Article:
One hot live music spot is Blues on Grand (corner of 15th St and Grand Ave), which is a must if you enjoy live blues (Tuesday to Saturday); House of Bricks (East Grand) is another one, with Blues jamming sessions on Wednesdays. A variety of music, including celtic and jazz, is on offer at Java Joe’s on 4th St or if you just want some good old fashioned dancing and music, try Val Air Ballroom in Valley Junction.

Best bars include Legacy Sports Bar & Grille on Hickman Road which features a 35ft bar and excellent steak and sandwich menu; and the Twisted Parrot (Hickman Rd again) which advertises itself as a sports lounge, cocktail lounge, dance bar and restaurant. Known particularly for its pizzas, it offers pool, darts, shuffleboard, bowling, fruit machines and all sorts. Its open from 3pm to 2am. Clubwise, Aura on University Ave has a good sized dance floor and seating area, with private booths for groups ordering bottles; while Club AM on East 2nd St is the only place you can dance til 5am on Friday and Saturday (but you pay for the privilege).
Hungry? The Taki Japanese Steakhouse on 86th St, On the Border (74th St) and the Waterfront Seafood Market & Restaurant on University Avenue are all recommended for dining. Want more? Head out to Altoona for the Prairie Meadows Racetrack and Casino, where you can bet on the horses and dogs, enjoy a good meal at one of three restaurants, and then lose all your winnings on the 1,000 slot machines!

Built on the Cedar River, the first building in Cedar Rapids was an inn, built by Osgood Shepard in the 19th Century. Today it is better known as the founding place of Quaker Oats, still the world’s largest cereal manufacturing plant. Being a town associated mostly with outdoor pursuits, visitors generally are happy with a good dinner and relaxing drink in the evening, rather than dancing the night away. But, if you have got any energy left, Teeghans Ice Bar on 2nd St SE is the place to go. Open seven days a week til 2am, live music features local bands and acoustic acts, plus there are daily specials and fun promotions to get customers involved, including Thursday Karaoke night. The Chrome Horse Saloon on 3rd St SE is a favourite with bikers (well, its decked out with Harley-Davidson kit, so what do you expect), offering live music, cold beer, pizza and burgers.

There are a couple of good microbreweries here, The Cedar Brewing Company on Blairs Ferry Rd NE and the Granite City Food and Brewery on 1st Ave SE, or for your pint of Guinness head to the Irish Democrat Pub on the same road. Recommended restaurants in the city include Blend, Zins and CR Chophouse, while for more casual dining try Gringo’s Mexican Restaurant, Legends Sports Bar and Grill or The Blue Strawberry on 2nd St SE and C St SW.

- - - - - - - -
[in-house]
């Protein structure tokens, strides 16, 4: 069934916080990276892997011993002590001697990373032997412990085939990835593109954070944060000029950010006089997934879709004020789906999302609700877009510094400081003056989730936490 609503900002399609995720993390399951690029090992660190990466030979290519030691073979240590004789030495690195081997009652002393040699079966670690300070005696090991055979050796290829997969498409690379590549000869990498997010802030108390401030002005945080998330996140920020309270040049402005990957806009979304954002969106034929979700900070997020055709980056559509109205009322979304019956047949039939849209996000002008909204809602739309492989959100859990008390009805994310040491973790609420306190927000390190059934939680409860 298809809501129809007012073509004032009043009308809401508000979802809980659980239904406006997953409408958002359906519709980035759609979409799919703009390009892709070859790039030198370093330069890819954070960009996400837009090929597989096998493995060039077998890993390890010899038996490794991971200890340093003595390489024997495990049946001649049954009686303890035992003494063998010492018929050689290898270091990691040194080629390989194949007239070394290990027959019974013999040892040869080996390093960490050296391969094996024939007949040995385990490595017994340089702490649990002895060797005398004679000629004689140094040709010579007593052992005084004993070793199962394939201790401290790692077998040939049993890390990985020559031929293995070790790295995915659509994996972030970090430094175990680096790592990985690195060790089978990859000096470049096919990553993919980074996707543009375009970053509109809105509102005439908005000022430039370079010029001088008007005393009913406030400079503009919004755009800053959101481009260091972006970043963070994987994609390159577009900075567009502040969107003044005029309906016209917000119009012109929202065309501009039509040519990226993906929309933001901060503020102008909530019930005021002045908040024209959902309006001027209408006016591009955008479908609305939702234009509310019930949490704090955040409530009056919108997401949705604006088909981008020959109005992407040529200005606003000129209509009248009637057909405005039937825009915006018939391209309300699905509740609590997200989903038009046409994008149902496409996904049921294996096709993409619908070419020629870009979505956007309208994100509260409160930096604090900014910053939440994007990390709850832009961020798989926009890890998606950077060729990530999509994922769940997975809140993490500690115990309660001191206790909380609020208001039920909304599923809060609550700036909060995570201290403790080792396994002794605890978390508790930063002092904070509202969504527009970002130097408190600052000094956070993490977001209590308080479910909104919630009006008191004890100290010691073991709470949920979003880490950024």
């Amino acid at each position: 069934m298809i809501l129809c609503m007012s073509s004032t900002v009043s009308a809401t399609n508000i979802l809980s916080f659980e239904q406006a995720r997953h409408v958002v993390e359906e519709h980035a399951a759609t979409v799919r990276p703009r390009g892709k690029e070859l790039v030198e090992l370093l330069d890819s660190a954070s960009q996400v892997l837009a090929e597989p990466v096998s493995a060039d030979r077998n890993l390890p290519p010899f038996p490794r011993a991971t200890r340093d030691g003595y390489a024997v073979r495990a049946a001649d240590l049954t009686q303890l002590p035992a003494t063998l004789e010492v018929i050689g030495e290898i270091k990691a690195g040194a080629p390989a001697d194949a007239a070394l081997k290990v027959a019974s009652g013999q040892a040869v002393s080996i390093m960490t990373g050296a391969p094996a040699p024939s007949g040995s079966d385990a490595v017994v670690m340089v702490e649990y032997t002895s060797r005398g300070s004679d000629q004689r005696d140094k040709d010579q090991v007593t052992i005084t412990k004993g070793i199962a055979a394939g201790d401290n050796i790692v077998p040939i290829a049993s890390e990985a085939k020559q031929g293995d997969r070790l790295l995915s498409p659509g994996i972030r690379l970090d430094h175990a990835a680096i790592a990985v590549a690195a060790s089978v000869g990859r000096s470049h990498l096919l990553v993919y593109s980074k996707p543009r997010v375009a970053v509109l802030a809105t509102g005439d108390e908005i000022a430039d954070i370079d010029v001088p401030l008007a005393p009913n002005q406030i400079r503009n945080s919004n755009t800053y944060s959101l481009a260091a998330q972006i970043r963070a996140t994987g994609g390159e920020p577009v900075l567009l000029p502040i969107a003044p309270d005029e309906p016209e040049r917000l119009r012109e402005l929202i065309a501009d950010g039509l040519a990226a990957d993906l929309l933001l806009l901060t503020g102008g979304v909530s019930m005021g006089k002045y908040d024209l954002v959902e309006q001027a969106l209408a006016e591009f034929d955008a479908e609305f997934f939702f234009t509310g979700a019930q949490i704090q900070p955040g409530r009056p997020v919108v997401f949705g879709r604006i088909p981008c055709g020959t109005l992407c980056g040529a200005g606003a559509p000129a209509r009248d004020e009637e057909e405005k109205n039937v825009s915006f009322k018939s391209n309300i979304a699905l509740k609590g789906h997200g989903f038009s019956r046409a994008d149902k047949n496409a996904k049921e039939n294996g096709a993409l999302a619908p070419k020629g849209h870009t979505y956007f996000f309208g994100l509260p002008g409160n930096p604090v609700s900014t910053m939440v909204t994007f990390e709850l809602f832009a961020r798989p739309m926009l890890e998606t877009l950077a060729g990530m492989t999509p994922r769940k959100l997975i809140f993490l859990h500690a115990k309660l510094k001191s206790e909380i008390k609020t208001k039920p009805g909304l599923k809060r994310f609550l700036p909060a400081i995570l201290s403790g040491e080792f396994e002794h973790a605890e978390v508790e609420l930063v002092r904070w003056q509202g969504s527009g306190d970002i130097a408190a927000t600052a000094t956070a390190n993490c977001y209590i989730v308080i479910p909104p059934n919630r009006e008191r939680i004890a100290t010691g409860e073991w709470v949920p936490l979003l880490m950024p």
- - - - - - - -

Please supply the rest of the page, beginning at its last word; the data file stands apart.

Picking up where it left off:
Seal of IowaWith the University of Iowa, a major national research facility, located in Iowa City there is naturally a good choice of student friendly venues here and in nearby Coralville. If you happen to find yourself in this busy commercial town – a good place from which to explore the local historic villages – head down to the downtown river area for some friendly and lively spots. Students head to S Dubuque St for clubs like The Deadwood, where happy hour has been renamed ‘angry hour’, Brothers Bar & Grill, Mickey’s or popular Irish pub Dublin Underground (small but buzzing). The Sanctuary is S Gilbert St offers mellow jazz and great pizza, or The Foxhead and George’s – both in E Market St – are both bars with lots of history and character. The Coralville Strip is another happening area with popular hangouts like the Wig and Pen, The Vine and Old Chicago, which has more than 100 beers on offer. Heavenly! Maybe the film was right, after all!

Events and Festivals in Iowa.

Burlington Steamboat Days, American Music Festival. June 10-15. Attracting over 100,000 visitors each year, Steamboat Days feature rock, pop, R&B, country, jazz and lots more.
Saturday in the Park, June. Tyson Event Center, Sioux City. A huge Mardi Gras parade, floats, live music and more.

Iowa State Fair, Des Moines. August 7-17. Over 150 years old, this is rated as one of the US’s best state fairs. Highlights include an arts show, lots of live music, a livestock show, fireworks, food, and lots lots more.